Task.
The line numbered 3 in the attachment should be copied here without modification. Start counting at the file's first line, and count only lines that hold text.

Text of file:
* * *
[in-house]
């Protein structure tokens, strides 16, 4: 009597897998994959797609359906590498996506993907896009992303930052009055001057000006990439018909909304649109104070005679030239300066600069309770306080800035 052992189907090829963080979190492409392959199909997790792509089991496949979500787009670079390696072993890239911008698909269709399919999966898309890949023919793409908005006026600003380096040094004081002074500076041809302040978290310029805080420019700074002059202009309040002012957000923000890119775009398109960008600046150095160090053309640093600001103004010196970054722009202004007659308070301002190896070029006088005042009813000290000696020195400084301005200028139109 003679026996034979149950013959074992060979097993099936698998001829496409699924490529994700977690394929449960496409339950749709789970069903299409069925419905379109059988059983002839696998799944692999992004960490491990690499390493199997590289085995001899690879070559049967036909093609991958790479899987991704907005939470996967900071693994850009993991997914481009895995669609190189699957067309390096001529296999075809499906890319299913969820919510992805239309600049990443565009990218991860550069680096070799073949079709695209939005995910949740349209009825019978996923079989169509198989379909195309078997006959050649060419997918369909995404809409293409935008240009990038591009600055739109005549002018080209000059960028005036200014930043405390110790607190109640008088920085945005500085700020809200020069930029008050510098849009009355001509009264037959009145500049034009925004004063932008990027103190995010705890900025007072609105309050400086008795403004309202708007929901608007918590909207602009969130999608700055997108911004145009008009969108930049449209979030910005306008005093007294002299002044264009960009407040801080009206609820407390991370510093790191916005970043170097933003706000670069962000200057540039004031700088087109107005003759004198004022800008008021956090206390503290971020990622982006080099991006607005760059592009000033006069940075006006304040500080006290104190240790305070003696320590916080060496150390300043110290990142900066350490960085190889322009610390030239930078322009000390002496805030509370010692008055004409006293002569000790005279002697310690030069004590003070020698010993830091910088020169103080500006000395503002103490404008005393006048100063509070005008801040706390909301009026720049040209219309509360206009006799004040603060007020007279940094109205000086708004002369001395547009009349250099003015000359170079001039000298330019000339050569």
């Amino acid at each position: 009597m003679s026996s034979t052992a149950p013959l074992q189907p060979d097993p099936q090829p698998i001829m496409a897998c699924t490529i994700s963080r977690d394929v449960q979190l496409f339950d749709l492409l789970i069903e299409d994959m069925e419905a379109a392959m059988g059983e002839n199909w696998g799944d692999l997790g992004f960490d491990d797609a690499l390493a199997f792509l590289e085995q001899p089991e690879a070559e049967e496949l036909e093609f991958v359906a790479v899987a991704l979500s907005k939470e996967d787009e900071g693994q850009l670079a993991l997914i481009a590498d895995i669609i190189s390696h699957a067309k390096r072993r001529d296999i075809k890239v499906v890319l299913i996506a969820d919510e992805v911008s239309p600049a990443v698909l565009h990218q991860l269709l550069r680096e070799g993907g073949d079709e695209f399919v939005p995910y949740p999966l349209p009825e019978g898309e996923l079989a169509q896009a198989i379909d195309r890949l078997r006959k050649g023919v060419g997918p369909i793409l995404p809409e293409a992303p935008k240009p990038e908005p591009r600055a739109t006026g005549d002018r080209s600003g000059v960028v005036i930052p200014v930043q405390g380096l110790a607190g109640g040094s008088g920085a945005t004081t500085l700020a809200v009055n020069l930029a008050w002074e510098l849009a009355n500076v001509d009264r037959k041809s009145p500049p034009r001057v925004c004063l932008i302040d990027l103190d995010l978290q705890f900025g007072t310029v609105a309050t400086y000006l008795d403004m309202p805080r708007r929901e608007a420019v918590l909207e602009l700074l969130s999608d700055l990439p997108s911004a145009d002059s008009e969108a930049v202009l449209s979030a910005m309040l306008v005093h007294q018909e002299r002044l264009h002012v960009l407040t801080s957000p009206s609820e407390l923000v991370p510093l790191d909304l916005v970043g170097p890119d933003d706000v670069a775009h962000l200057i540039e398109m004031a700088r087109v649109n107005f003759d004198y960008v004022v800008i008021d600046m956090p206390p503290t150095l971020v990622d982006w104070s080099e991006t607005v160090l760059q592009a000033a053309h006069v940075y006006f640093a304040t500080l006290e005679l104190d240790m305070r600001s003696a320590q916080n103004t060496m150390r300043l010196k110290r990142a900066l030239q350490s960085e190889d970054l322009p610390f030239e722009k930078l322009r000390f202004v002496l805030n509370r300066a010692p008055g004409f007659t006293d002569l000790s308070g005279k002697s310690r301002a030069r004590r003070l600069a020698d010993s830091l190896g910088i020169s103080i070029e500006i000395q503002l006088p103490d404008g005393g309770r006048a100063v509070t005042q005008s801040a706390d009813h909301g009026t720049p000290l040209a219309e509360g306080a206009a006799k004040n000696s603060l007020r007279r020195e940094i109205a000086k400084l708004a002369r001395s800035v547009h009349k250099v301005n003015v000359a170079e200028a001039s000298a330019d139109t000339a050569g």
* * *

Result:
């Amino acid at each position: 009597m003679s026996s034979t052992a149950p013959l074992q189907p060979d097993p099936q090829p698998i001829m496409a897998c699924t490529i994700s963080r977690d394929v449960q979190l496409f339950d749709l492409l789970i069903e299409d994959m069925e419905a379109a392959m059988g059983e002839n199909w696998g799944d692999l997790g992004f960490d491990d797609a690499l390493a199997f792509l590289e085995q001899p089991e690879a070559e049967e496949l036909e093609f991958v359906a790479v899987a991704l979500s907005k939470e996967d787009e900071g693994q850009l670079a993991l997914i481009a590498d895995i669609i190189s390696h699957a067309k390096r072993r001529d296999i075809k890239v499906v890319l299913i996506a969820d919510e992805v911008s239309p600049a990443v698909l565009h990218q991860l269709l550069r680096e070799g993907g073949d079709e695209f399919v939005p995910y949740p999966l349209p009825e019978g898309e996923l079989a169509q896009a198989i379909d195309r890949l078997r006959k050649g023919v060419g997918p369909i793409l995404p809409e293409a992303p935008k240009p990038e908005p591009r600055a739109t006026g005549d002018r080209s600003g000059v960028v005036i930052p200014v930043q405390g380096l110790a607190g109640g040094s008088g920085a945005t004081t500085l700020a809200v009055n020069l930029a008050w002074e510098l849009a009355n500076v001509d009264r037959k041809s009145p500049p034009r001057v925004c004063l932008i302040d990027l103190d995010l978290q705890f900025g007072t310029v609105a309050t400086y000006l008795d403004m309202p805080r708007r929901e608007a420019v918590l909207e602009l700074l969130s999608d700055l990439p997108s911004a145009d002059s008009e969108a930049v202009l449209s979030a910005m309040l306008v005093h007294q018909e002299r002044l264009h002012v960009l407040t801080s957000p009206s609820e407390l923000v991370p510093l790191d909304l916005v970043g170097p890119d933003d706000v670069a775009h962000l200057i540039e398109m004031a700088r087109v649109n107005f003759d004198y960008v004022v800008i008021d600046m956090p206390p503290t150095l971020v990622d982006w104070s080099e991006t607005v160090l760059q592009a000033a053309h006069v940075y006006f640093a304040t500080l006290e005679l104190d240790m305070r600001s003696a320590q916080n103004t060496m150390r300043l010196k110290r990142a900066l030239q350490s960085e190889d970054l322009p610390f030239e722009k930078l322009r000390f202004v002496l805030n509370r300066a010692p008055g004409f007659t006293d002569l000790s308070g005279k002697s310690r301002a030069r004590r003070l600069a020698d010993s830091l190896g910088i020169s103080i070029e500006i000395q503002l006088p103490d404008g005393g309770r006048a100063v509070t005042q005008s801040a706390d009813h909301g009026t720049p000290l040209a219309e509360g306080a206009a006799k004040n000696s603060l007020r007279r020195e940094i109205a000086k400084l708004a002369r001395s800035v547009h009349k250099v301005n003015v000359a170079e200028a001039s000298a330019d139109t000339a050569g």